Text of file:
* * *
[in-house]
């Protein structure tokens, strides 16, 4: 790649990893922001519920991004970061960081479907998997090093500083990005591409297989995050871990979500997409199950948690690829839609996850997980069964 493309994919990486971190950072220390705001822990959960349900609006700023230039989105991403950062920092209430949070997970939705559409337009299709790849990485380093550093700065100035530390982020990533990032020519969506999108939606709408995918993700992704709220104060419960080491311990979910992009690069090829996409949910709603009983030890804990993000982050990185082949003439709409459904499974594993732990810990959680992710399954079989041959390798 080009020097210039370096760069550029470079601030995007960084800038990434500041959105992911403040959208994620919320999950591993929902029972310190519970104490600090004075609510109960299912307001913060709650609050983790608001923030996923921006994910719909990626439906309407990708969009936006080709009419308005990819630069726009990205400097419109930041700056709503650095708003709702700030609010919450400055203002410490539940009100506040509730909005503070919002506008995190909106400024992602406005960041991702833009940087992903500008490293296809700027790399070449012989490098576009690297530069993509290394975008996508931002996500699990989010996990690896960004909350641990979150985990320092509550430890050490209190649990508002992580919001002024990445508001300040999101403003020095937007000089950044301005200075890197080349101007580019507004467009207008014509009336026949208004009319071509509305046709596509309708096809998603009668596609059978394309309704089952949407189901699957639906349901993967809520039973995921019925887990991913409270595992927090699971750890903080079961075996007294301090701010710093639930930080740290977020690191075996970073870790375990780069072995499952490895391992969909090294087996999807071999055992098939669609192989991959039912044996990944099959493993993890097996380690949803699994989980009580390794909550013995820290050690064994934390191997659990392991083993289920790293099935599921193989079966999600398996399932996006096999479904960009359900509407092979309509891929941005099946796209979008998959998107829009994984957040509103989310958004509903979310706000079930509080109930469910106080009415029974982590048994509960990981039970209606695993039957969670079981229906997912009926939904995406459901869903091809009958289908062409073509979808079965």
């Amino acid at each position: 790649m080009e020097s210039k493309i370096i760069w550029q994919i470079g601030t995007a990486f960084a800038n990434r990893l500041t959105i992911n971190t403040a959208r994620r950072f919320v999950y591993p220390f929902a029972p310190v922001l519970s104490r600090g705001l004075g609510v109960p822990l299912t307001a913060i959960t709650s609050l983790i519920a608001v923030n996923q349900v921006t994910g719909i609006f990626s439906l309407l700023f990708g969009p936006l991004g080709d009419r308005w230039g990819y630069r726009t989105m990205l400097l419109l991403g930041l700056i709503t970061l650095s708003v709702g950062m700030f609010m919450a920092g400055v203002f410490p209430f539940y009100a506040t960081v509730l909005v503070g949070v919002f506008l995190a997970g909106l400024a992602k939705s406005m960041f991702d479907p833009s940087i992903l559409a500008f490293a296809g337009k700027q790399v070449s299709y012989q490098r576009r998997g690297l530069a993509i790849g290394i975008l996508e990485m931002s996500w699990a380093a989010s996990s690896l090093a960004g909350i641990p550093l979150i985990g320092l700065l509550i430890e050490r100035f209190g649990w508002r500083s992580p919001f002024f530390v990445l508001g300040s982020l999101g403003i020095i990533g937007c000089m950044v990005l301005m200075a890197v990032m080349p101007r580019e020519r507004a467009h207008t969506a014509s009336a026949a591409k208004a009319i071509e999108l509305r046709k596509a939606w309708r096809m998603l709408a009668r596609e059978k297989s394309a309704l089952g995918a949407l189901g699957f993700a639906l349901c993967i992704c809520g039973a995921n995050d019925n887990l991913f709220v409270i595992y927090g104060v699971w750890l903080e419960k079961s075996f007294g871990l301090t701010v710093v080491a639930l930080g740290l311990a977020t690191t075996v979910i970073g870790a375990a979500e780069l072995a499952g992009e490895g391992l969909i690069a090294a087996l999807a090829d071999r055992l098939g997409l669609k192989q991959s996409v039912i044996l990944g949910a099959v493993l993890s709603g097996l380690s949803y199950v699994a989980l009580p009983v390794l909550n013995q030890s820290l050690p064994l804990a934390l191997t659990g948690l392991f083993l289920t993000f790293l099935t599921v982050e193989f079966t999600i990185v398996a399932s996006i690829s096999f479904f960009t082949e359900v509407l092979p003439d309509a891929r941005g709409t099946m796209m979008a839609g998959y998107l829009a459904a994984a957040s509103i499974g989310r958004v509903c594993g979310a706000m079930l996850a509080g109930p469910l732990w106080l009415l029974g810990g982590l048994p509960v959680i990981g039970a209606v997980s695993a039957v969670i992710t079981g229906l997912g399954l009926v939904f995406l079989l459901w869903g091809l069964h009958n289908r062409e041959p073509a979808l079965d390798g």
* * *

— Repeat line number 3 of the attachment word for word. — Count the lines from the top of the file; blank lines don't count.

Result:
């Amino acid at each position: 790649m080009e020097s210039k493309i370096i760069w550029q994919i470079g601030t995007a990486f960084a800038n990434r990893l500041t959105i992911n971190t403040a959208r994620r950072f919320v999950y591993p220390f929902a029972p310190v922001l519970s104490r600090g705001l004075g609510v109960p822990l299912t307001a913060i959960t709650s609050l983790i519920a608001v923030n996923q349900v921006t994910g719909i609006f990626s439906l309407l700023f990708g969009p936006l991004g080709d009419r308005w230039g990819y630069r726009t989105m990205l400097l419109l991403g930041l700056i709503t970061l650095s708003v709702g950062m700030f609010m919450a920092g400055v203002f410490p209430f539940y009100a506040t960081v509730l909005v503070g949070v919002f506008l995190a997970g909106l400024a992602k939705s406005m960041f991702d479907p833009s940087i992903l559409a500008f490293a296809g337009k700027q790399v070449s299709y012989q490098r576009r998997g690297l530069a993509i790849g290394i975008l996508e990485m931002s996500w699990a380093a989010s996990s690896l090093a960004g909350i641990p550093l979150i985990g320092l700065l509550i430890e050490r100035f209190g649990w508002r500083s992580p919001f002024f530390v990445l508001g300040s982020l999101g403003i020095i990533g937007c000089m950044v990005l301005m200075a890197v990032m080349p101007r580019e020519r507004a467009h207008t969506a014509s009336a026949a591409k208004a009319i071509e999108l509305r046709k596509a939606w309708r096809m998603l709408a009668r596609e059978k297989s394309a309704l089952g995918a949407l189901g699957f993700a639906l349901c993967i992704c809520g039973a995921n995050d019925n887990l991913f709220v409270i595992y927090g104060v699971w750890l903080e419960k079961s075996f007294g871990l301090t701010v710093v080491a639930l930080g740290l311990a977020t690191t075996v979910i970073g870790a375990a979500e780069l072995a499952g992009e490895g391992l969909i690069a090294a087996l999807a090829d071999r055992l098939g997409l669609k192989q991959s996409v039912i044996l990944g949910a099959v493993l993890s709603g097996l380690s949803y199950v699994a989980l009580p009983v390794l909550n013995q030890s820290l050690p064994l804990a934390l191997t659990g948690l392991f083993l289920t993000f790293l099935t599921v982050e193989f079966t999600i990185v398996a399932s996006i690829s096999f479904f960009t082949e359900v509407l092979p003439d309509a891929r941005g709409t099946m796209m979008a839609g998959y998107l829009a459904a994984a957040s509103i499974g989310r958004v509903c594993g979310a706000m079930l996850a509080g109930p469910l732990w106080l009415l029974g810990g982590l048994p509960v959680i990981g039970a209606v997980s695993a039957v969670i992710t079981g229906l997912g399954l009926v939904f995406l079989l459901w869903g091809l069964h009958n289908r062409e041959p073509a979808l079965d390798g």